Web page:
State power over citizen data post-pandemic

Returning individual freedoms and data privacy after the coronavirus crisis.

Members event, Panel Recording
21 September 2021 — 12:00PM TO 1:00PM

State power over citizen data post-pandemic - highlights

— HIGHLIGHTS: Returning individual freedoms and data privacy after the coronavirus crisis.

Of the vastly expanded government power to fight COVID-19, digital surveillance has moved to the forefront.  Whilst lockdowns, testing, quarantines, and limited travel are some of the freedoms suspended to stop the spread, it is digital rights that are troubling many. 

Citizens have endured extensive digital intrusion conducted in the name of public health. From contact tracing and government apps to venue check-ins and enhanced medical data, questions regarding the state and digital liberty are rising.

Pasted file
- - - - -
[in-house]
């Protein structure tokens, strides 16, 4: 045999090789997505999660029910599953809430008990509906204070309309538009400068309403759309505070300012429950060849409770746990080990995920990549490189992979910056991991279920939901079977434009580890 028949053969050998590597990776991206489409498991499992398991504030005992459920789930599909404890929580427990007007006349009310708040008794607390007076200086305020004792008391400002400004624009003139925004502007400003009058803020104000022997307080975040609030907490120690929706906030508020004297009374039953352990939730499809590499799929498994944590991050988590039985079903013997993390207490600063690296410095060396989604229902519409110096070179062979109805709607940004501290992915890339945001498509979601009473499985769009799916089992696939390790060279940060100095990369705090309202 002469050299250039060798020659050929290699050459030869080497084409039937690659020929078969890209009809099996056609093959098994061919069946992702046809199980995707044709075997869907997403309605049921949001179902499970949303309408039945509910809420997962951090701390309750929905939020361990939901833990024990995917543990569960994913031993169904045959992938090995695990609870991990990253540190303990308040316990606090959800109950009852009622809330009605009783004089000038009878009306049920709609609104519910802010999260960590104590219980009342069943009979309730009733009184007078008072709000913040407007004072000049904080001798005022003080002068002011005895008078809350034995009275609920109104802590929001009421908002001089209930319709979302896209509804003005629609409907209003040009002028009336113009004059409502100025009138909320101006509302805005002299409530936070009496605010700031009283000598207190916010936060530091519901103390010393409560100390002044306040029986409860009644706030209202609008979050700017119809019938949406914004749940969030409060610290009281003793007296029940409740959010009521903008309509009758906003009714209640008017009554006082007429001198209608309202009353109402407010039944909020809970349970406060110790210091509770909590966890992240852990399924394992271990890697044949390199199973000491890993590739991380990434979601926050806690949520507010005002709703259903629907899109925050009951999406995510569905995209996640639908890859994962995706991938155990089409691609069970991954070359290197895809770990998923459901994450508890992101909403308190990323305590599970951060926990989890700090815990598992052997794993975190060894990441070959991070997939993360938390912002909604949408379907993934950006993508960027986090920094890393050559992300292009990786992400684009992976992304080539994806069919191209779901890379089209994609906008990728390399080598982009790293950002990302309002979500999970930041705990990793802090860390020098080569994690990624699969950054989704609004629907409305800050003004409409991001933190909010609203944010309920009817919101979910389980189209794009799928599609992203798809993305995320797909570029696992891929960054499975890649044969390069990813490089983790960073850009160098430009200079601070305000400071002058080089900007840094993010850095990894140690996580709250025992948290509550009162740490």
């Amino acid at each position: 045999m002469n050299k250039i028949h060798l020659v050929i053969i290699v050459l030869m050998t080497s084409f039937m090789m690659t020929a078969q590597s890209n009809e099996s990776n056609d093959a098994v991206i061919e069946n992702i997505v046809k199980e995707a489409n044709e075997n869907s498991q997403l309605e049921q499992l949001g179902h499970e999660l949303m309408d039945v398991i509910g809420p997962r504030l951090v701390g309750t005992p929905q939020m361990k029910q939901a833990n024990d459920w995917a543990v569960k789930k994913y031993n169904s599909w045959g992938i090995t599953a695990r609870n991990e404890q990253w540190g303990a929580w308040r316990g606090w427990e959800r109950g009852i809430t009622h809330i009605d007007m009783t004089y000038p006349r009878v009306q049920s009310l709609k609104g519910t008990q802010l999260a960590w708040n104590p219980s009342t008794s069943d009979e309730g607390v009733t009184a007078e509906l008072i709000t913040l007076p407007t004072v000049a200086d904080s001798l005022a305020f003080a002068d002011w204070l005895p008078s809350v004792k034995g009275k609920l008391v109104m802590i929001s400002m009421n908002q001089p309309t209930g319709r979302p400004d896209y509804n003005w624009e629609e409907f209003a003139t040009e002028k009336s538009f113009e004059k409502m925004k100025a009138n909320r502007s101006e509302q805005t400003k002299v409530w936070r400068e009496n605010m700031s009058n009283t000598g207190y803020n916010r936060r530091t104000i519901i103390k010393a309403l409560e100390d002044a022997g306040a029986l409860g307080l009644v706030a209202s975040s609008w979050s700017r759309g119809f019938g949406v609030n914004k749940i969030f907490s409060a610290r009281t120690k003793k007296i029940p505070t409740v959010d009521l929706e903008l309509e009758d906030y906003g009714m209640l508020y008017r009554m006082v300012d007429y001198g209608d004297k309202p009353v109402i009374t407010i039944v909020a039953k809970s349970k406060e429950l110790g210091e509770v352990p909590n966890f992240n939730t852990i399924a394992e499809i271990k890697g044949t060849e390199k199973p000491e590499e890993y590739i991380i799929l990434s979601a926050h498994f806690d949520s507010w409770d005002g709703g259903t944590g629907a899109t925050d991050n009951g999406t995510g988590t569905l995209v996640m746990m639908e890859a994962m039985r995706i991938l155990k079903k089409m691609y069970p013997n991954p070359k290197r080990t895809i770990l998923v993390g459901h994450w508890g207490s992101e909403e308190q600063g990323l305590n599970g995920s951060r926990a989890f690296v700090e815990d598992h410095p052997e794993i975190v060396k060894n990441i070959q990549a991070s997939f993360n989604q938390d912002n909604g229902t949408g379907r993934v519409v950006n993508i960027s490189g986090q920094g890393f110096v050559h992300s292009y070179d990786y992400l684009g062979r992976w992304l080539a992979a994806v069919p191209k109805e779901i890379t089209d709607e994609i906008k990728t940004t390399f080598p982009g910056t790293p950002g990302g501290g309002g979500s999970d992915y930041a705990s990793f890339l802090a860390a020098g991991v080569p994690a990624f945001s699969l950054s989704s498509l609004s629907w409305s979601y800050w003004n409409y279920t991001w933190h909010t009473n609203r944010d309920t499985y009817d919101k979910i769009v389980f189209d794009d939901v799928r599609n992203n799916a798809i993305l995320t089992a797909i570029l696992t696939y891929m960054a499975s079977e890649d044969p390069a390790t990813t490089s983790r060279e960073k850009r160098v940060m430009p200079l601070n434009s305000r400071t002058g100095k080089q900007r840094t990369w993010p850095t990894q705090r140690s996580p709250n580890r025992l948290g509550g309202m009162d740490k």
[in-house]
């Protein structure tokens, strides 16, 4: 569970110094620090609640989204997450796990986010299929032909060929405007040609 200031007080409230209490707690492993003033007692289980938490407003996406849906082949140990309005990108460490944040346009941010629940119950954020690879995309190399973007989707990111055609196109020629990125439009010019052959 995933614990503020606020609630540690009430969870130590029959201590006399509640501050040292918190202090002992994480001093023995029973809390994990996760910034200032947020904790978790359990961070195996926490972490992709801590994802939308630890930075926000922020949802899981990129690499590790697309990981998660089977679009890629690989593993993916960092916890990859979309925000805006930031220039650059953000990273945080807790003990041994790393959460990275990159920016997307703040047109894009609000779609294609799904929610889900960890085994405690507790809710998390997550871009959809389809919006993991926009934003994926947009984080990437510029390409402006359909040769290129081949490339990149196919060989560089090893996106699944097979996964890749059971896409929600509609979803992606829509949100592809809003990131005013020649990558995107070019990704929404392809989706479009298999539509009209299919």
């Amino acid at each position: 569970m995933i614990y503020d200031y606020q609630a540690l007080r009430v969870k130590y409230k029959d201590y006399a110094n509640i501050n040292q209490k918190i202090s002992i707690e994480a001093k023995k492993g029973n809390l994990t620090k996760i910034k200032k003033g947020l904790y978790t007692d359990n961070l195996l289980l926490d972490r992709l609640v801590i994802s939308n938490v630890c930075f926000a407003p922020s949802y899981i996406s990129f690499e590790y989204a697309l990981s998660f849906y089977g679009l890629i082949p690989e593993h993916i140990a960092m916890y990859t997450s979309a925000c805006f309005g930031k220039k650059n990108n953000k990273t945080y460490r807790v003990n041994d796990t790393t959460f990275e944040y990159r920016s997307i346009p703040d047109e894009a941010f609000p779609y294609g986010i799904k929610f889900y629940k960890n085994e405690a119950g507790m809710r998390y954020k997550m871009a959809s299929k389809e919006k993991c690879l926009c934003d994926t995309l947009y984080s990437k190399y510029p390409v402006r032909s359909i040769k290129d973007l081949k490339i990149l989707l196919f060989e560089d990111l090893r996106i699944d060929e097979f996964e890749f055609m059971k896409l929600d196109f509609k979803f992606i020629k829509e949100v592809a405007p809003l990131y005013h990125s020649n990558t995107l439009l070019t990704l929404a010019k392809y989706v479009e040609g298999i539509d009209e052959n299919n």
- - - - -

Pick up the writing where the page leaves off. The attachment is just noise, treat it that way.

States have accrued substantial amounts of data to combat the virus.  How this data will be used and stored worries data privacy advocates. But as vaccinations continue apace and economies reopen, have the boundaries of state intervention in the digital sphere shifted?

This members event asks:

  • After extensive tracking and monitoring, is individual data likely to be protected from government intrusion in the future?

  • What is now considered acceptable government interference?

  • Will public health be a new battleground for individual privacy and data rights?

  • What more can be done to ensure adequate privacy safeguards and build citizen’s trust in the use of data for health purposes?

This event is part of Chatham House’s ongoing work on Democracy that Delivers. 

As with all member events, questions from the audience drive the conversation.

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